Long Cycles in Euclidean 2-Factors

From himtp
Revision as of 17:13, 27 September 2015 by Himuser (Talk | contribs)

(diff) ← Older revision | Latest revision (diff) | Newer revision → (diff)
Jump to: navigation, search

(suggested by William Cook)

Given a set S of points in the plane, a minimum 2-factor is a collection of circuits such that every point in S is a member of exactly one circuit in the collection and the sum of the Euclidean lengths of the edges in the circuits is as small as possible. An example of a minimum 2-factor is shown in the figure below, where the 10,000 points were selected uniformly at random in the unit square.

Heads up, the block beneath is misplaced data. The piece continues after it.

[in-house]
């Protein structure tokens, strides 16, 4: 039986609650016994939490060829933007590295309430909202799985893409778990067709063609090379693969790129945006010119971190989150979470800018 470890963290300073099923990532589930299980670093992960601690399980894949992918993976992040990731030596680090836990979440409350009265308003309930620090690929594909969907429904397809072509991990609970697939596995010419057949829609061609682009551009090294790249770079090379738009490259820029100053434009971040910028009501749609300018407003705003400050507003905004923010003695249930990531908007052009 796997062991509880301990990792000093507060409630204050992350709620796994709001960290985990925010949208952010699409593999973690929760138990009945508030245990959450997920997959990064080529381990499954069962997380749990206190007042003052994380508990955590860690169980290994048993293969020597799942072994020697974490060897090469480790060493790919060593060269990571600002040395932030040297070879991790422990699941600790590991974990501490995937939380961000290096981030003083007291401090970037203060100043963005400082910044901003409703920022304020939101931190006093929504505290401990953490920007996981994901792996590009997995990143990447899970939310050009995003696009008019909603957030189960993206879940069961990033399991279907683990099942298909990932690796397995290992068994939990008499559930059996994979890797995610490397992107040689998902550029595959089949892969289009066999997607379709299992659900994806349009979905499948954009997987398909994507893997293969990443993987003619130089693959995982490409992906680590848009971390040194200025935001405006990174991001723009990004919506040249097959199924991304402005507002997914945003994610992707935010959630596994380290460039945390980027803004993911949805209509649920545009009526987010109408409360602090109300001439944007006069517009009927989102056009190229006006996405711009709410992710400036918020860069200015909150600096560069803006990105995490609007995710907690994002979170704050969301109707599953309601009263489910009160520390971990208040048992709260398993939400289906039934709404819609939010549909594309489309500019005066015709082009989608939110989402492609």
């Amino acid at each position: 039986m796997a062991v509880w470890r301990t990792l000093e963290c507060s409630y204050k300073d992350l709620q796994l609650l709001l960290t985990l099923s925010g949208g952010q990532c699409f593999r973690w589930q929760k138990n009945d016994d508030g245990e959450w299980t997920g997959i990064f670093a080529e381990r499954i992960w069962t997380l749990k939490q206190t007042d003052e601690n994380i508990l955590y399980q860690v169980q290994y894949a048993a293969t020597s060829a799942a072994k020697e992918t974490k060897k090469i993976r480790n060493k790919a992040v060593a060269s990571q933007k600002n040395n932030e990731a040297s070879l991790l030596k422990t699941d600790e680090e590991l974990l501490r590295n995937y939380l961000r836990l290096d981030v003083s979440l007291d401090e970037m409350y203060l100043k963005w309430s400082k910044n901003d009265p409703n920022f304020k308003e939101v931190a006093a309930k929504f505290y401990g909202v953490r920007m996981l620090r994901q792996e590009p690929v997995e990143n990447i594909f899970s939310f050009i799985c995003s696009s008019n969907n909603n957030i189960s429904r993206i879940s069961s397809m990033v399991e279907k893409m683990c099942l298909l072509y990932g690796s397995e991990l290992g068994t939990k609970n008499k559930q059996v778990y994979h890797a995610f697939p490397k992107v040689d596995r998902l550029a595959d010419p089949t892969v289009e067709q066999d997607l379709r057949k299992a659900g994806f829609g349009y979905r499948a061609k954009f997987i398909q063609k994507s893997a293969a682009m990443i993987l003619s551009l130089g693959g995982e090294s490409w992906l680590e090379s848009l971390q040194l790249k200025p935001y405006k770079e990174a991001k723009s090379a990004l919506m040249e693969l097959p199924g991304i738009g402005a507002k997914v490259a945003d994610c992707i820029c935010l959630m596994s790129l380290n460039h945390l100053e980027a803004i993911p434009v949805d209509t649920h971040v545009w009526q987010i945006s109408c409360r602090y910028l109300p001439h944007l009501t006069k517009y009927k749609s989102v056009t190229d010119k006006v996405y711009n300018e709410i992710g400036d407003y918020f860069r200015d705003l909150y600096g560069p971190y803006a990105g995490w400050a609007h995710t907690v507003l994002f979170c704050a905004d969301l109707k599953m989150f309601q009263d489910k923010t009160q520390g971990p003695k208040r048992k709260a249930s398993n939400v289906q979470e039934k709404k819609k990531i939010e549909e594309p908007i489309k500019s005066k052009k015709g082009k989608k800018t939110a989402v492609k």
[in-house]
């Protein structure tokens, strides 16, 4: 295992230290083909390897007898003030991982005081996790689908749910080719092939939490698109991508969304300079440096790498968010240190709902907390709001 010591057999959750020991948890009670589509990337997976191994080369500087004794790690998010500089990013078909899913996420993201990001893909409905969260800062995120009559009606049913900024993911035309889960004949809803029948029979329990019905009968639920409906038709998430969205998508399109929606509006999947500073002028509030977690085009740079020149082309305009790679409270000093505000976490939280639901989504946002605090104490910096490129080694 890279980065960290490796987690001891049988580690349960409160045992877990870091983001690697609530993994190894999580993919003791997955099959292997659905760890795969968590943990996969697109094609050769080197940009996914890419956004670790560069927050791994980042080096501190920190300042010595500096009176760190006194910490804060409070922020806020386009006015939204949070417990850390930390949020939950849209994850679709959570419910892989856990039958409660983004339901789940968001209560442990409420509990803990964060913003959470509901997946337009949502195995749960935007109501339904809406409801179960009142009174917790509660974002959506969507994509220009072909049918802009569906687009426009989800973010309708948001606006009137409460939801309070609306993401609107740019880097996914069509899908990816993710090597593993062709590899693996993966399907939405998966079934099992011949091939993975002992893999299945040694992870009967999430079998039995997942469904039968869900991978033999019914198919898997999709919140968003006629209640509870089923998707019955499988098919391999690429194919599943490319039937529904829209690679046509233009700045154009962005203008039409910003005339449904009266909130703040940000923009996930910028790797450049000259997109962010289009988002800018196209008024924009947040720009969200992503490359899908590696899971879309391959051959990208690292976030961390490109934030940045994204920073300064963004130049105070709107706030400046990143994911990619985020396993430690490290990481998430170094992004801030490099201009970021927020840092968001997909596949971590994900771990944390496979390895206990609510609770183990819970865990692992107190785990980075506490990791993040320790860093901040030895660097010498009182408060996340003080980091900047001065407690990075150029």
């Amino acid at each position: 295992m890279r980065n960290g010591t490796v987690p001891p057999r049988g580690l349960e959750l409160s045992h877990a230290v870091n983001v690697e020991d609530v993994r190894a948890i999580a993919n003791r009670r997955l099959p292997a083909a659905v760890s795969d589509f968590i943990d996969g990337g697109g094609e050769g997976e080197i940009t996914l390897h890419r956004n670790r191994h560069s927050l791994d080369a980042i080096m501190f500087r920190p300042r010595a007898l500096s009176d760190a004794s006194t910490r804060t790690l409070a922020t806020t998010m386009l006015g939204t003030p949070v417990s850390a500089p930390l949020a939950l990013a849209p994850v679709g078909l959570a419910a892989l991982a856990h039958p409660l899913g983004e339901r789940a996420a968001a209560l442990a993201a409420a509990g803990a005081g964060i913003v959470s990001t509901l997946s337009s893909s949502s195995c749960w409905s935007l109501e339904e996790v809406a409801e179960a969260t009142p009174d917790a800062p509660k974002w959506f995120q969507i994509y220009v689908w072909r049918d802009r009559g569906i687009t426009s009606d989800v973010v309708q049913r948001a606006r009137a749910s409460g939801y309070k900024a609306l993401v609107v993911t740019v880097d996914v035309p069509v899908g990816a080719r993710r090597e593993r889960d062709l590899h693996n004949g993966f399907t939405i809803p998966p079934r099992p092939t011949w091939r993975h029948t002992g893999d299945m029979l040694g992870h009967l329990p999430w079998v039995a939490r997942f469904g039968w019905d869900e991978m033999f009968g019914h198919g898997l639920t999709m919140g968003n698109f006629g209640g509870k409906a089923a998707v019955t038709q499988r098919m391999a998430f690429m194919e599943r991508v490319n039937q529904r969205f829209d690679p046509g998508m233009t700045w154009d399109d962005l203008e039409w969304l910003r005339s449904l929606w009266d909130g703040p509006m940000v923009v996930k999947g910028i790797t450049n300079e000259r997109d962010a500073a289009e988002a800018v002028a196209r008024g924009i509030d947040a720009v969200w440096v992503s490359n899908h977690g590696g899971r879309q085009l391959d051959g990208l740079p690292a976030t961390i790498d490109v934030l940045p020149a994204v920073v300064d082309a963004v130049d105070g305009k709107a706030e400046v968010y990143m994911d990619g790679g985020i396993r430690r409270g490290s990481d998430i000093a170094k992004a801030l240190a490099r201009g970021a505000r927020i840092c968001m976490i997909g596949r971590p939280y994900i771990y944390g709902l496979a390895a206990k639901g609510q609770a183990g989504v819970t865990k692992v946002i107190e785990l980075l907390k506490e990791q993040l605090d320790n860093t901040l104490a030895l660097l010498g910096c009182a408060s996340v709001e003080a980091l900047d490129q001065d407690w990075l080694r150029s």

Notice that one of the circuits, colored red, contains a large fraction of the point set (2,264 of the 10,000 points). The problem is to show that this happens with high probability. That is, given a collection of n points in the unit square, selected uniformly at random, and a minimum 2-factor F, does F have with high probability a circuit of length at least cn for some positive constant c?